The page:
Byline: Zumrut. Kaymak Cerkesli, Emine. Ozkan, Alper. Ozseven
Introduction: Acute esophagitis (AE) is a commonly encountered side effect of curative thoracic radiotherapy (CTRT) for lung cancer patients. Nevertheless, its identification for widely used scoring systems depends on patients' statements. It is aimed to evaluate the correlation between the esophagus doses during CTRT and Grade 1-2 AE, weight change, and change in serum albumin (Alb) levels. Subjects and Methods: The data collected from 124 lung cancer patients treated with [greater-than or equal to]60 Gy CTRT were evaluated retrospectively. Weight and serum Alb level difference of each patient, throughout CTRT, were calculated. The percentage of the esophagus volume receiving [greater-than or equal to]5 Gy (V5), V10, V35, V50, and V60; the absolute esophagus volume receiving [greater-than or equal to]60 Gy (V60(cc)); the length of esophagus receiving [greater-than or equal to]60 Gy (L60); the average esophagus dose (D[sub]mean); and the maximum esophagus dose (D[sub]max) were the dose parameters calculated. The correlations were performed by Spearman's rank correlation coefficient. Results: Grade 1 and Grade 2 AE were reported in 62 and 25 patients, respectively. All of the dose parameters were correlated with Grade 1-2 AE (P < 0.001) and weight loss (P < 0.001 for all, except D[sub]max P = 0.018). Decrease in serum Alb level was significantly correlated with all the parameters, but V5 and V10. Receiver operating characteristic curve analysis was performed for five parameters with the highest correlation coefficient (V35, V50, V60(%), V60(cc), and D[sub]mean), and the cutoff values were 39.5%, 28.17%, 2.21%, 0.5cc, and 26.04 Gy, respectively. Conclusions: The correlation of the dose parameters that might be effective on Grade 1-2 AE with the weight loss and Alb loss was investigated, and the cutoff values corresponding to the best sensitivity and specificity were identified.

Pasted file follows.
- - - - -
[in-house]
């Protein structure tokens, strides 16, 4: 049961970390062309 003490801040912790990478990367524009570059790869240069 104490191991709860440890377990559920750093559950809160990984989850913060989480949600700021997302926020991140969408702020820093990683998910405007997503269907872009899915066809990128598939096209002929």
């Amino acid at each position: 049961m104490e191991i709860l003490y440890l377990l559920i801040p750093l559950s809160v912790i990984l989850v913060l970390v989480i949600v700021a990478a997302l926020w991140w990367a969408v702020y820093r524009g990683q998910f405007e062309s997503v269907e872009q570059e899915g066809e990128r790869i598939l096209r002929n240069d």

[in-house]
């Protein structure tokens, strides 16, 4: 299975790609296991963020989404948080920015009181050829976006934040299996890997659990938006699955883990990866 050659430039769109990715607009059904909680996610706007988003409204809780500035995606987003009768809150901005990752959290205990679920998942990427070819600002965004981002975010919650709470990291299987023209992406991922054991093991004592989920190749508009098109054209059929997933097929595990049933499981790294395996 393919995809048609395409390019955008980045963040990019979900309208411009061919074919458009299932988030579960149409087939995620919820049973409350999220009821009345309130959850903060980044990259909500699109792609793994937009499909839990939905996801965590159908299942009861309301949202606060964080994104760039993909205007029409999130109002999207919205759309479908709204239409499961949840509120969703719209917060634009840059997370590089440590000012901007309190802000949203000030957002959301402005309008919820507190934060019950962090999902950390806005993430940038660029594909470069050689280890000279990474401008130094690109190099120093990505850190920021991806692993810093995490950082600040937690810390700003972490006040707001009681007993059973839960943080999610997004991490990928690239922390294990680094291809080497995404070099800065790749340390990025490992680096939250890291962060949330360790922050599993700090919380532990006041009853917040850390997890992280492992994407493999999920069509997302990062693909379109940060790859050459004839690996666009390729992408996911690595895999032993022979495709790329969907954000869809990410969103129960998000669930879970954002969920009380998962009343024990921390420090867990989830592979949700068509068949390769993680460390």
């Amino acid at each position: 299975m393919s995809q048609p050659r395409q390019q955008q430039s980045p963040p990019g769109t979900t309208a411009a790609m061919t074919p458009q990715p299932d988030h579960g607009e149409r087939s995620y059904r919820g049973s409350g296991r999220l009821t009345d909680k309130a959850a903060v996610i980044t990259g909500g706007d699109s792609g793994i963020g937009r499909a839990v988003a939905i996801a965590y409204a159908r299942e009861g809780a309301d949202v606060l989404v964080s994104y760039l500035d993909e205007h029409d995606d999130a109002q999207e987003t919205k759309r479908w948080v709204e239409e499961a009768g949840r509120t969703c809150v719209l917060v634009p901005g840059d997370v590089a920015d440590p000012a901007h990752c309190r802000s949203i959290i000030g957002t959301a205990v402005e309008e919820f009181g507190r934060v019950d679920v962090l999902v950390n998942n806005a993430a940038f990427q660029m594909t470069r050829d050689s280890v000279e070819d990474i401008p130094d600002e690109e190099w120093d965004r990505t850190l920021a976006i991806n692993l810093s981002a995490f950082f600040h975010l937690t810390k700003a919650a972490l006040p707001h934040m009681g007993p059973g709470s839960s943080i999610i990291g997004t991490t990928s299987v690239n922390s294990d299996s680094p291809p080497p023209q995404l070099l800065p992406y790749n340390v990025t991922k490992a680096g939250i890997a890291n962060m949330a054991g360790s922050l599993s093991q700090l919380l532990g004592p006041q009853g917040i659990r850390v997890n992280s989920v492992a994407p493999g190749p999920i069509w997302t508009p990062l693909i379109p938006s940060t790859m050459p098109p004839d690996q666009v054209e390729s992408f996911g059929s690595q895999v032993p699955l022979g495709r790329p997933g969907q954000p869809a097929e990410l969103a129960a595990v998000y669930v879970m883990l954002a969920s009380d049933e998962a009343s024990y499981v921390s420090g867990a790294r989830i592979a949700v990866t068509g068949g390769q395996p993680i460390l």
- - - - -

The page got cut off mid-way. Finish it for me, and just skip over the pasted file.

Lung cancer has the highest incidence rate and is one of the main causes of cancer-related death worldwide and most patients present in advanced stage. Curative thoracic radiotherapy (CTRT) is the standard treatment for limited staged small-cell lung cancer (SCLC) and Stage III non-small cell lung cancer (NSCLC). In addition, CTRT is a treatment option for Stage I-II NSCLC patients who are medically inoperable or refused surgery.
Esophagus is a critical organ of dose constraints in thoracic definitive radiotherapy (RT) for lung cancer, especially in patients with mediastinal lymph node involvement., Characteristic clinical features of acute esophagitis (AE) are substernal pain, odynophagia, and dysphagia, typically occurring 2-3 weeks after beginning of RT and relieving 2-3 weeks after completion of treatment. 0%-26% of patients treated with CTRT may suffer from severe AE requiring IV therapy, hyperalimentation, or causing weight loss. With concurrent chemoradiotherapy (CCRT) or hyperfractionation, severe AE rate increases to 15%-25%.,,
The most commonly used scoring systems for AE are Radiation Therapy Oncology Group (RTOG)-Radiotherapy Acute Morbidity Criteria scale and National Cancer Institute-Common Toxicity Criteria scale., Grade 1 is defined as mild symptomatic and Grade 2 is defined as moderately symptomatic in both scoring systems. The definition of Grade 3 in RTOG scale includes 15%...